alliteration


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al·lit·er·a·tion

 (ə-lĭt′ə-rā′shən)
n.
The repetition of identical or similar sounds at the beginning of words or in stressed syllables, as in "on scrolls of silver snowy sentences" (Hart Crane). Modern alliteration is predominantly consonantal; certain literary traditions, such as Old English verse, also alliterate using vowel sounds.

[From ad- + Latin littera, letter.]

alliteration

(əˌlɪtəˈreɪʃən)
n
(Literary & Literary Critical Terms) the use of the same consonant (consonantal alliteration) or of a vowel, not necessarily the same vowel (vocalic alliteration), at the beginning of each word or each stressed syllable in a line of verse, as in around the rugged rock the ragged rascal ran
[C17: from Medieval Latin alliterātiō (from Latin al- (see ad-) + litera letter), on the model of obliterātiō obliteration]
alˈliterative adj

al•lit•er•a•tion

(əˌlɪt əˈreɪ ʃən)

n.
1. repetition of the same sound, as a consonant or cluster, at the beginning of two or more stressed syllables, as in from stem to stern. Compare consonance (def. 4a).
2. the commencement of two or more words of a word group with the same letter, as in apt alliteration's artful aid.
[1650–60; < Medieval Latin alliterātiō=al- al- + literātiō]
al•lit′er•a`tive (-əˌreɪ tɪv, -ər ə tɪv) adj.
al•lit′er•a`tive•ly, adv.
al•lit′er•a`tive•ness, n.

alliteration

the repetition of a sound, especially a consonant, for rhetorical or poetic effect. Also called adnomination, agnomination, annomination. — alliterative, adj.
See also: Rhetoric and Rhetorical Devices

alliteration

1. The use of the same consonant at the beginning of several successive words, especially in a line of verse.
2. Use of a sequence of words beginning with the same initial letter.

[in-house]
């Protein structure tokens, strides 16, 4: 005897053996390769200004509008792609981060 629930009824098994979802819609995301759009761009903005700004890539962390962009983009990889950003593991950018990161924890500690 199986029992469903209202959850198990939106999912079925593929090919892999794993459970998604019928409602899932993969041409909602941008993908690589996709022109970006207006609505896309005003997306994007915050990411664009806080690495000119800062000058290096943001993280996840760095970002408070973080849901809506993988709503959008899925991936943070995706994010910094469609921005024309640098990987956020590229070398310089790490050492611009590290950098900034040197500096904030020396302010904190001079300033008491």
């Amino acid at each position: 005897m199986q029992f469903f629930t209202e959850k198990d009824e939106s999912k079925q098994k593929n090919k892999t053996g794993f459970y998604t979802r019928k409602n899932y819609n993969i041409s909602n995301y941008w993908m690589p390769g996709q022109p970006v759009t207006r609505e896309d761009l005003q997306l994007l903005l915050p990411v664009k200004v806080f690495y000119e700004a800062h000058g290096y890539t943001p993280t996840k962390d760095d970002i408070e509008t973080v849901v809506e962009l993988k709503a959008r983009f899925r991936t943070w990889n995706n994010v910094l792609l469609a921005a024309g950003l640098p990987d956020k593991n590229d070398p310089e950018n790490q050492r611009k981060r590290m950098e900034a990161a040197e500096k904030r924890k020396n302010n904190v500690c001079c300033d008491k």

ThesaurusAntonymsRelated WordsSynonymsLegend:
Noun1.alliteration - use of the same consonant at the beginning of each stressed syllable in a line of verse; "around the rock the ragged rascal ran"
rhyme, rime - correspondence in the sounds of two or more lines (especially final sounds)
Translations
alkusointu
aliteracija

alliteration

[əˌlɪtəˈreɪʃən] Naliteración f

alliteration

[əˌlɪtəˈreɪʃən] nallitération f

alliteration

nAlliteration f, → Stabreim m

alliteration

[əˌlɪtəˈreɪʃn] nallitterazione f
References in classic literature ?
Anglo-Saxon poetry depended for its pleasantness to the ear, not on rhyme as does ours, but on accent and alliteration. Alliteration means the repeating of a letter.
In translating, of course, the alliteration is very often lost.
Upon these rules of accent and alliteration the strict form of Anglo-Saxon verse was based.
At times, too, Layamon has neither rhyme nor alliteration in his lines, sometimes he has both, so that his poem is a link between the old poetry and the new.
I don't know what this - jolly old - Jaundiced Jail,' Tom had paused to find a sufficiently complimentary and expressive name for the parental roof, and seemed to relieve his mind for a moment by the strong alliteration of this one, 'would be without you.'
"More alliteration. No, I don't want Alec and Alonzo when I have a cold in the head.
On the side of poetical expression such imaginative figures of speech as metaphors and similes, and such devices as alliteration, prove especially helpful.
I could see Macdona among the doctors--"Hope in Harley Street"--Mac had always a weakness for alliteration. "Interview with Mr.
'They bring the body, and we pay the price,' he used to say, dwelling on the alliteration - 'QUID PRO QUO.' And, again, and somewhat profanely, 'Ask no questions,' he would tell his assistants,
The alliteration is good, and there is something in the nomenclature that gives to us as a body the sense of corporate existence: Apprentice, Mate, Master, in the ancient and hon ourable craft of the sea.
Nikita, surnamed Necator, with a sinister aptness of alliteration! Razumov had heard of him.
All this is portrayed with humour and lightness of touch as the playful alliteration leads the reader to expect.